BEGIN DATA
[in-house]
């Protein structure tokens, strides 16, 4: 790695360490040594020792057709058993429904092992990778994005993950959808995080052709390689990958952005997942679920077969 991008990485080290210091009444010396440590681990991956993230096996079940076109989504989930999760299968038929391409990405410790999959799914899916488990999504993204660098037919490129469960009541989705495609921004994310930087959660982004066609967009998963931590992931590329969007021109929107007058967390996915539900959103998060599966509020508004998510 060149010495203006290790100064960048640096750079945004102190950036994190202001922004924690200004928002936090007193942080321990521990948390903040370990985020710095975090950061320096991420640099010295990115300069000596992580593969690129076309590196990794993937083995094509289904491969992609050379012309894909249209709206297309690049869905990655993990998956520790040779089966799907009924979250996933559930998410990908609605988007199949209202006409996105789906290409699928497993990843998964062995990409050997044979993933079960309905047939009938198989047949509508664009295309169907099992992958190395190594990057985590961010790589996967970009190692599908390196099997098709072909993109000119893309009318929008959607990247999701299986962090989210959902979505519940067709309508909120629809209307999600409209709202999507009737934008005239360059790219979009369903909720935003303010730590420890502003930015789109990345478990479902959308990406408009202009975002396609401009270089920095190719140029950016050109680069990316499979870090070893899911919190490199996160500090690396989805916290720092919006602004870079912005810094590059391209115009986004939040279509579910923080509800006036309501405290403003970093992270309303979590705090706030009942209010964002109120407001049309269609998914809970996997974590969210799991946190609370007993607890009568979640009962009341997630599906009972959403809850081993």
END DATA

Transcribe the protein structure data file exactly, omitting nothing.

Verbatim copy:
[in-house]
């Protein structure tokens, strides 16, 4: 790695360490040594020792057709058993429904092992990778994005993950959808995080052709390689990958952005997942679920077969 991008990485080290210091009444010396440590681990991956993230096996079940076109989504989930999760299968038929391409990405410790999959799914899916488990999504993204660098037919490129469960009541989705495609921004994310930087959660982004066609967009998963931590992931590329969007021109929107007058967390996915539900959103998060599966509020508004998510 060149010495203006290790100064960048640096750079945004102190950036994190202001922004924690200004928002936090007193942080321990521990948390903040370990985020710095975090950061320096991420640099010295990115300069000596992580593969690129076309590196990794993937083995094509289904491969992609050379012309894909249209709206297309690049869905990655993990998956520790040779089966799907009924979250996933559930998410990908609605988007199949209202006409996105789906290409699928497993990843998964062995990409050997044979993933079960309905047939009938198989047949509508664009295309169907099992992958190395190594990057985590961010790589996967970009190692599908390196099997098709072909993109000119893309009318929008959607990247999701299986962090989210959902979505519940067709309508909120629809209307999600409209709202999507009737934008005239360059790219979009369903909720935003303010730590420890502003930015789109990345478990479902959308990406408009202009975002396609401009270089920095190719140029950016050109680069990316499979870090070893899911919190490199996160500090690396989805916290720092919006602004870079912005810094590059391209115009986004939040279509579910923080509800006036309501405290403003970093992270309303979590705090706030009942209010964002109120407001049309269609998914809970996997974590969210799991946190609370007993607890009568979640009962009341997630599906009972959403809850081993």